Eric Schmidt was right when he said UK tech and science education is failing to produce well-rounded, adaptable graduates, according to one UK educational charity. The New Engineering Foundation (NEF) say the UK education system is failing to deliver quality graduates to industry, and business is having to pick up the pieces.
Professor Sa’ad Medhat, chief executive of the NEF is calling for drastic action: “Dissolve specific institutions for specific skills, do away with little silos of education, let's have less delineation between disciplines and add transferable, employability skills to qualifications."
According to Medhat, colleges and universities are funded by the number of qualified graduates they turn out, not the quality of graduates and that must change.
He adds: "The fundamental issue is that institutions focus on a specific areas, and create tiny silos of learning in overly specific areas such as mechanical engineering skills. Funding is based on qualifications as opposed to outcomes. Providers don’t have all the up-to-date knowledge and technology that graduates will actually work with in the real world, the employer does. And so the employer, the customer of the institutions, are left to re-educate the graduate and fill in the gaps.”
In his Mactaggart lecture speech to the MediaGuardian Edinburgh International Television Festival, Schmidt said: "Over the past century, the UK has stopped nurturing its polymaths. You need to bring art and science back together.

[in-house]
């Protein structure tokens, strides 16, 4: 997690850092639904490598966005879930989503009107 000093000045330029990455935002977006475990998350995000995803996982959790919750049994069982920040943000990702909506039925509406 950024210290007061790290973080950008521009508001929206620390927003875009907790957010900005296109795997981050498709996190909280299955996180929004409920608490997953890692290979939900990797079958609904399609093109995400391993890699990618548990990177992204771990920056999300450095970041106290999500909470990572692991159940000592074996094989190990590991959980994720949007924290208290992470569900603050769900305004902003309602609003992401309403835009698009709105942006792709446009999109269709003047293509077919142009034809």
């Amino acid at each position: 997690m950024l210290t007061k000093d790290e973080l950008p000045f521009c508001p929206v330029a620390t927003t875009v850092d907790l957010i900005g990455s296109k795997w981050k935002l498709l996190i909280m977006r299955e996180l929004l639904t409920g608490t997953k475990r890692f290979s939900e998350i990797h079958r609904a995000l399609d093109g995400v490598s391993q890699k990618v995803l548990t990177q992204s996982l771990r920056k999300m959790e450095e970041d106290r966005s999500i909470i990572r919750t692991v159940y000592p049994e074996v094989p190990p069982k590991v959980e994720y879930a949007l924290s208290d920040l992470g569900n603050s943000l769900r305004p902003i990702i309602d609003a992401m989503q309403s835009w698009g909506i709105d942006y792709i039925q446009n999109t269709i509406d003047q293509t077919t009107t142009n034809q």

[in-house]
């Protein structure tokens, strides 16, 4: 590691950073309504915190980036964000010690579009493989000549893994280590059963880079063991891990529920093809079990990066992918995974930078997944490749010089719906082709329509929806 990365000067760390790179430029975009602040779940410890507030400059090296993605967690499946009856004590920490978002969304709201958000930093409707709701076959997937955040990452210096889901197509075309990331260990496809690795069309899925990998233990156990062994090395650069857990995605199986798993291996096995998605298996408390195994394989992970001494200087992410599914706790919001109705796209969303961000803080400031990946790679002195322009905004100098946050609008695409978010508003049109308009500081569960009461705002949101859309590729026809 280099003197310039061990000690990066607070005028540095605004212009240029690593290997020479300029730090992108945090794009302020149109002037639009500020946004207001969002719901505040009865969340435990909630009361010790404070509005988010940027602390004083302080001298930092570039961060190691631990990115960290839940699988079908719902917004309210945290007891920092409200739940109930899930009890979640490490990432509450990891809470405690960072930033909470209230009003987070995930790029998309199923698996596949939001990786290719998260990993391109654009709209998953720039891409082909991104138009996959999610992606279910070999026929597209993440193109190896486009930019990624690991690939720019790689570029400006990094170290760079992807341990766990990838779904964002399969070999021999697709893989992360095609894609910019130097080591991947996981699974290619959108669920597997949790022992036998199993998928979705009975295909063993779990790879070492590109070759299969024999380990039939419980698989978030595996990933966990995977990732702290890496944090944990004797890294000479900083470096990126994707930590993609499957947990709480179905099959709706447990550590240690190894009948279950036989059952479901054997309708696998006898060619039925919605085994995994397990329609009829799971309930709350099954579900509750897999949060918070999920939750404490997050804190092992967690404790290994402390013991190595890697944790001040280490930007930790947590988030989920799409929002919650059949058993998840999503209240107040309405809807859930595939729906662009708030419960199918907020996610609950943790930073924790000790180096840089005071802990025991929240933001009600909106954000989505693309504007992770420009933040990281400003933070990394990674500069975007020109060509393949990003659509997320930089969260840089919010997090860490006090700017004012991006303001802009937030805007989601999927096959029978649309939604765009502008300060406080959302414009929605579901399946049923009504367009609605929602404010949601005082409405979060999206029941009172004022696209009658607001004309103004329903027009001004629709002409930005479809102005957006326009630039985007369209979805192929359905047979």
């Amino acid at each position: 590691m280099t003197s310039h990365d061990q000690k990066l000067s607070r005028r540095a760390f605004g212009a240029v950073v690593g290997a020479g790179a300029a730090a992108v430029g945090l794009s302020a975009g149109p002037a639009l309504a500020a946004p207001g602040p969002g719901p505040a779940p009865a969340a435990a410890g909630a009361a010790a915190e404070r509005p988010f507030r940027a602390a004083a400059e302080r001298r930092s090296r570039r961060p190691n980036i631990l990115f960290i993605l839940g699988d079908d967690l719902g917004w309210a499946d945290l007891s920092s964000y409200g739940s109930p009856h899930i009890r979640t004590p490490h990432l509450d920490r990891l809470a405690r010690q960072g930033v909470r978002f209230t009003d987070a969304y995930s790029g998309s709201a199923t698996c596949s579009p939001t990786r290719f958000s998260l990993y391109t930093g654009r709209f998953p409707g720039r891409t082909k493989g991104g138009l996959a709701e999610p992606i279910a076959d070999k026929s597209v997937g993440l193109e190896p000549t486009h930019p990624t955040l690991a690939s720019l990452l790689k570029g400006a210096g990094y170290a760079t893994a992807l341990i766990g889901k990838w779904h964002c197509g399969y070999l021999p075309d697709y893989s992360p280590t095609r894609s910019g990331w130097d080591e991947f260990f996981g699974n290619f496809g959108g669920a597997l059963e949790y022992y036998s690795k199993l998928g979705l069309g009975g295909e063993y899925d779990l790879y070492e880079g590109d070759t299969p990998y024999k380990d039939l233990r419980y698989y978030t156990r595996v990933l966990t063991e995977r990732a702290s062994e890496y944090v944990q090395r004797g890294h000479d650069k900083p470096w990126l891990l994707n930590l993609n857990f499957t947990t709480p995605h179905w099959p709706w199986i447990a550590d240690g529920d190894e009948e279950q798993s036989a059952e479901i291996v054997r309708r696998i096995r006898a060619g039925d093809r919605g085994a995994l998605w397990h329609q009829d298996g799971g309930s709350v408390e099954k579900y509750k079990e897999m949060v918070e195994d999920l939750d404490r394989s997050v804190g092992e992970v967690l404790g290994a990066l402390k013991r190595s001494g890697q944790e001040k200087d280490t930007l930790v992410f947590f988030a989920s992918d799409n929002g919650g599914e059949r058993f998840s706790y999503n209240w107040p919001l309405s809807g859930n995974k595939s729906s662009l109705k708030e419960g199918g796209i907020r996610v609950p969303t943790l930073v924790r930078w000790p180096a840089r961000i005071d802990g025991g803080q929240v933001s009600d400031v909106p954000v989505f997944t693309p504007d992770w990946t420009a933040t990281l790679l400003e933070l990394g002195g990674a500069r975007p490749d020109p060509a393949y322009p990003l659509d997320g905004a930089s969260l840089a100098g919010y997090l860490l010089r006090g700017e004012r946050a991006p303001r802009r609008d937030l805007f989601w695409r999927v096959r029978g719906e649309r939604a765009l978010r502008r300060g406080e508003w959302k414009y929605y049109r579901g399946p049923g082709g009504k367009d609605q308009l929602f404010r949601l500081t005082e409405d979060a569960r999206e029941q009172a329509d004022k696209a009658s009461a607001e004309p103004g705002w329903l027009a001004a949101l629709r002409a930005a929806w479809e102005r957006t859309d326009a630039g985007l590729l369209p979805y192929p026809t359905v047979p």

With reference to the Victorian era, he said: "It was a time when the same people wrote poetry and built bridges," he said. "Lewis Carroll didn't just write one of the classic fairytales of all time. He was also a mathematics tutor at Oxford. James Clerk Maxwell was described by Einstein as among the best physicists since Newton – but was also a published poet."
Medhat’s charity specialises in educating institutions about what STEM (science, technology, engineering and mathematics) need from graduates. They work with companies like Nissan, RSRL a nuclear decommissioning company, Unilever, Microsoft, Sellafield, BASF and over 200 colleges including City and Islington, South Devon and Macclesfield colleges.
“The problem is, our education system is qualification centric, not learning centric. It’s too rigid and it doesn’t respond to a quickly changing market,” he said.
Medhat diverges from Schmidt on one point: “Schmidt has not considered the wealth of technical vocational courses at Colleges of Further Education (FE) that encourage highly technical training of learners as young as 16 or even 14 years old. Places where education is delivering the right mix of skills that Schmidt highlighted in his speech include Imperial College London, South Devon University, City and Islington College, and abroad, several US and Australian institutions,” said Medhat.
Since 2002, Medhat has been campaigning on the issue, and has a clear set of solutions for the problem:
• Educational curriculum that encourages young people to think and develop cognitive abilities
• Learning opportunities that are designed to develop intelligence, building analytical and creative minds
• Fewer, broader qualifications
• A curriculum first, assessment second approach
• Increased focus on ‘soft skills’ for employability, and sharp attitudes for enterprise
• Instilling the idea that hard work is needed for success
• Target kids at school age so they can better plan their own paths much earlier than at the school leaving stage.